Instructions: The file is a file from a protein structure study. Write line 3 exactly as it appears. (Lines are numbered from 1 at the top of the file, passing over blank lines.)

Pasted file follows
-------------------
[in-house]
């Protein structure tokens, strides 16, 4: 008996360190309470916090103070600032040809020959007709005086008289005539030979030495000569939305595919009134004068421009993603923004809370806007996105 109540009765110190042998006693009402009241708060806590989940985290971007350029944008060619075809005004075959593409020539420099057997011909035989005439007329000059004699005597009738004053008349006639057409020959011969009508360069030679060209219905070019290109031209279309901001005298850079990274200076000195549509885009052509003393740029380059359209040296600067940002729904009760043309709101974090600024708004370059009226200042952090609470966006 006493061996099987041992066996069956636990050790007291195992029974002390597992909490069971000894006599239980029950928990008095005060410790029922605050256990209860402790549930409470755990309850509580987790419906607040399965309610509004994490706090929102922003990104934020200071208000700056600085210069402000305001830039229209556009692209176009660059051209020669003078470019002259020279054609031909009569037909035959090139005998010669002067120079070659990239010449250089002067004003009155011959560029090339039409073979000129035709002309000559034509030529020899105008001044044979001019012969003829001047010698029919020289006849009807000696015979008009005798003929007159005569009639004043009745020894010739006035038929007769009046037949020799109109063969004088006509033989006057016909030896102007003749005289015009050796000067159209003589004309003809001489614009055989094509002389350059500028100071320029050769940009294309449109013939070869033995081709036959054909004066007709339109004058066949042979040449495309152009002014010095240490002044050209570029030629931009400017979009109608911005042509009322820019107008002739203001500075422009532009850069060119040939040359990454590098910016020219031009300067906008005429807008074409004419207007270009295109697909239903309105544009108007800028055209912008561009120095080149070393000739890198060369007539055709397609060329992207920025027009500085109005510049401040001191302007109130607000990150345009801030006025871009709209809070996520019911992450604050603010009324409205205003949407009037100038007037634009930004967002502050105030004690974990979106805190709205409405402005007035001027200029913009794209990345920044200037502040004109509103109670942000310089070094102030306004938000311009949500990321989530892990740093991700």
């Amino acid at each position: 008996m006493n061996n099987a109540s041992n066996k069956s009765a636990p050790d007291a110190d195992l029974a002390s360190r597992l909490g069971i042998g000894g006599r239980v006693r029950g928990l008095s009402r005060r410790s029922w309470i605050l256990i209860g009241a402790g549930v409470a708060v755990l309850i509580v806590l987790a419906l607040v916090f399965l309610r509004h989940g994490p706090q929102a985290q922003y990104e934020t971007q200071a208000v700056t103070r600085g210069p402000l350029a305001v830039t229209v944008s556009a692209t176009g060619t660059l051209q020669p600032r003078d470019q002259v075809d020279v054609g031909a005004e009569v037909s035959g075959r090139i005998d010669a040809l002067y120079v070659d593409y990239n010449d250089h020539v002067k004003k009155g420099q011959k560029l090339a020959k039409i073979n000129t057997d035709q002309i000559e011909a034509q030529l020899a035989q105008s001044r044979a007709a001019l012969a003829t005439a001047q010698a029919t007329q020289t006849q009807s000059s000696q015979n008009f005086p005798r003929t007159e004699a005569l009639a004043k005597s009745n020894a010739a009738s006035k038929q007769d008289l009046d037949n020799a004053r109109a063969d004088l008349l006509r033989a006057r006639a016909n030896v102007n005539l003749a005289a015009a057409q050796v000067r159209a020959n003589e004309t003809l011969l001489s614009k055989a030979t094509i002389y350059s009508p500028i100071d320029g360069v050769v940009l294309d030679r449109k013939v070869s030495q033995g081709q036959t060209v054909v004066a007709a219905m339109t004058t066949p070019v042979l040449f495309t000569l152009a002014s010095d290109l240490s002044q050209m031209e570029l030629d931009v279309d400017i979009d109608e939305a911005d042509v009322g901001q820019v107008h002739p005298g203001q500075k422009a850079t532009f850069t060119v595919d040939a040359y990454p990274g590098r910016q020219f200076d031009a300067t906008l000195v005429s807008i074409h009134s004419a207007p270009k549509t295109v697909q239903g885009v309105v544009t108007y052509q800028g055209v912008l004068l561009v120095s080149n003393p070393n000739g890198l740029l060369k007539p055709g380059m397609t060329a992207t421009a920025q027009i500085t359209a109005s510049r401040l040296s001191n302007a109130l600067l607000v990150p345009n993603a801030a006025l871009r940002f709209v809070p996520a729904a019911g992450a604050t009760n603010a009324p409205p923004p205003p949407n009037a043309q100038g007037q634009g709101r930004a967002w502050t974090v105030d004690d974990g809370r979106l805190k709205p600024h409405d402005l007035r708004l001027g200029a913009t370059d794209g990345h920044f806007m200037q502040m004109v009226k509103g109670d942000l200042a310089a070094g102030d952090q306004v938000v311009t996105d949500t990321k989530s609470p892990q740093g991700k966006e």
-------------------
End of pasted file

């Amino acid at each position: 008996m006493n061996n099987a109540s041992n066996k069956s009765a636990p050790d007291a110190d195992l029974a002390s360190r597992l909490g069971i042998g000894g006599r239980v006693r029950g928990l008095s009402r005060r410790s029922w309470i605050l256990i209860g009241a402790g549930v409470a708060v755990l309850i509580v806590l987790a419906l607040v916090f399965l309610r509004h989940g994490p706090q929102a985290q922003y990104e934020t971007q200071a208000v700056t103070r600085g210069p402000l350029a305001v830039t229209v944008s556009a692209t176009g060619t660059l051209q020669p600032r003078d470019q002259v075809d020279v054609g031909a005004e009569v037909s035959g075959r090139i005998d010669a040809l002067y120079v070659d593409y990239n010449d250089h020539v002067k004003k009155g420099q011959k560029l090339a020959k039409i073979n000129t057997d035709q002309i000559e011909a034509q030529l020899a035989q105008s001044r044979a007709a001019l012969a003829t005439a001047q010698a029919t007329q020289t006849q009807s000059s000696q015979n008009f005086p005798r003929t007159e004699a005569l009639a004043k005597s009745n020894a010739a009738s006035k038929q007769d008289l009046d037949n020799a004053r109109a063969d004088l008349l006509r033989a006057r006639a016909n030896v102007n005539l003749a005289a015009a057409q050796v000067r159209a020959n003589e004309t003809l011969l001489s614009k055989a030979t094509i002389y350059s009508p500028i100071d320029g360069v050769v940009l294309d030679r449109k013939v070869s030495q033995g081709q036959t060209v054909v004066a007709a219905m339109t004058t066949p070019v042979l040449f495309t000569l152009a002014s010095d290109l240490s002044q050209m031209e570029l030629d931009v279309d400017i979009d109608e939305a911005d042509v009322g901001q820019v107008h002739p005298g203001q500075k422009a850079t532009f850069t060119v595919d040939a040359y990454p990274g590098r910016q020219f200076d031009a300067t906008l000195v005429s807008i074409h009134s004419a207007p270009k549509t295109v697909q239903g885009v309105v544009t108007y052509q800028g055209v912008l004068l561009v120095s080149n003393p070393n000739g890198l740029l060369k007539p055709g380059m397609t060329a992207t421009a920025q027009i500085t359209a109005s510049r401040l040296s001191n302007a109130l600067l607000v990150p345009n993603a801030a006025l871009r940002f709209v809070p996520a729904a019911g992450a604050t009760n603010a009324p409205p923004p205003p949407n009037a043309q100038g007037q634009g709101r930004a967002w502050t974090v105030d004690d974990g809370r979106l805190k709205p600024h409405d402005l007035r708004l001027g200029a913009t370059d794209g990345h920044f806007m200037q502040m004109v009226k509103g109670d942000l200042a310089a070094g102030d952090q306004v938000v311009t996105d949500t990321k989530s609470p892990q740093g991700k966006e």